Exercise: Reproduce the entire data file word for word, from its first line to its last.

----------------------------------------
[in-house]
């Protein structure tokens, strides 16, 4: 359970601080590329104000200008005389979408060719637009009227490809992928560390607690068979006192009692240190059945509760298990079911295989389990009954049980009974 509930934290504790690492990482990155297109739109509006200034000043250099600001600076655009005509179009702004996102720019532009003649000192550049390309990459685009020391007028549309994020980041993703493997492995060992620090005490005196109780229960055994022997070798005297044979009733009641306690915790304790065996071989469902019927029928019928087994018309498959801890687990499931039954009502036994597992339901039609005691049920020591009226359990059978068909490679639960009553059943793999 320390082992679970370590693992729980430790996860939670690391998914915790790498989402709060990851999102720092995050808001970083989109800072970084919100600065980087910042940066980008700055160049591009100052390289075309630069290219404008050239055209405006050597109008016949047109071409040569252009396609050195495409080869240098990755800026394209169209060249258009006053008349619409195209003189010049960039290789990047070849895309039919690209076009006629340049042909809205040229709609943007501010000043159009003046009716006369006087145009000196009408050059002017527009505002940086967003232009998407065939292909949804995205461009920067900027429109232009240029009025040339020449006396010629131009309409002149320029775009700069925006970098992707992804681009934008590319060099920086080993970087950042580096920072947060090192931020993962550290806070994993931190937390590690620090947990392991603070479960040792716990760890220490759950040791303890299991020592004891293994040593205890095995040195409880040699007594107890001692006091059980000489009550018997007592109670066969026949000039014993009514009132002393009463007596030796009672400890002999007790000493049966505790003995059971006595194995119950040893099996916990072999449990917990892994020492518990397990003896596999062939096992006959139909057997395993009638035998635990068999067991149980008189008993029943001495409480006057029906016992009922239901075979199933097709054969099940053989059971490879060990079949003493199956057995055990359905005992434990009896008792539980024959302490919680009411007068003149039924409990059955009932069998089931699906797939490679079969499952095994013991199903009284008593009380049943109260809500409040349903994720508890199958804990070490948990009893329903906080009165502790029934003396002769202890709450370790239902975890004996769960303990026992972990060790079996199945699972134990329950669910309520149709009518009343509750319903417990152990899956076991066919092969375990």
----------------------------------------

[in-house]
């Protein structure tokens, strides 16, 4: 359970601080590329104000200008005389979408060719637009009227490809992928560390607690068979006192009692240190059945509760298990079911295989389990009954049980009974 509930934290504790690492990482990155297109739109509006200034000043250099600001600076655009005509179009702004996102720019532009003649000192550049390309990459685009020391007028549309994020980041993703493997492995060992620090005490005196109780229960055994022997070798005297044979009733009641306690915790304790065996071989469902019927029928019928087994018309498959801890687990499931039954009502036994597992339901039609005691049920020591009226359990059978068909490679639960009553059943793999 320390082992679970370590693992729980430790996860939670690391998914915790790498989402709060990851999102720092995050808001970083989109800072970084919100600065980087910042940066980008700055160049591009100052390289075309630069290219404008050239055209405006050597109008016949047109071409040569252009396609050195495409080869240098990755800026394209169209060249258009006053008349619409195209003189010049960039290789990047070849895309039919690209076009006629340049042909809205040229709609943007501010000043159009003046009716006369006087145009000196009408050059002017527009505002940086967003232009998407065939292909949804995205461009920067900027429109232009240029009025040339020449006396010629131009309409002149320029775009700069925006970098992707992804681009934008590319060099920086080993970087950042580096920072947060090192931020993962550290806070994993931190937390590690620090947990392991603070479960040792716990760890220490759950040791303890299991020592004891293994040593205890095995040195409880040699007594107890001692006091059980000489009550018997007592109670066969026949000039014993009514009132002393009463007596030796009672400890002999007790000493049966505790003995059971006595194995119950040893099996916990072999449990917990892994020492518990397990003896596999062939096992006959139909057997395993009638035998635990068999067991149980008189008993029943001495409480006057029906016992009922239901075979199933097709054969099940053989059971490879060990079949003493199956057995055990359905005992434990009896008792539980024959302490919680009411007068003149039924409990059955009932069998089931699906797939490679079969499952095994013991199903009284008593009380049943109260809500409040349903994720508890199958804990070490948990009893329903906080009165502790029934003396002769202890709450370790239902975890004996769960303990026992972990060790079996199945699972134990329950669910309520149709009518009343509750319903417990152990899956076991066919092969375990």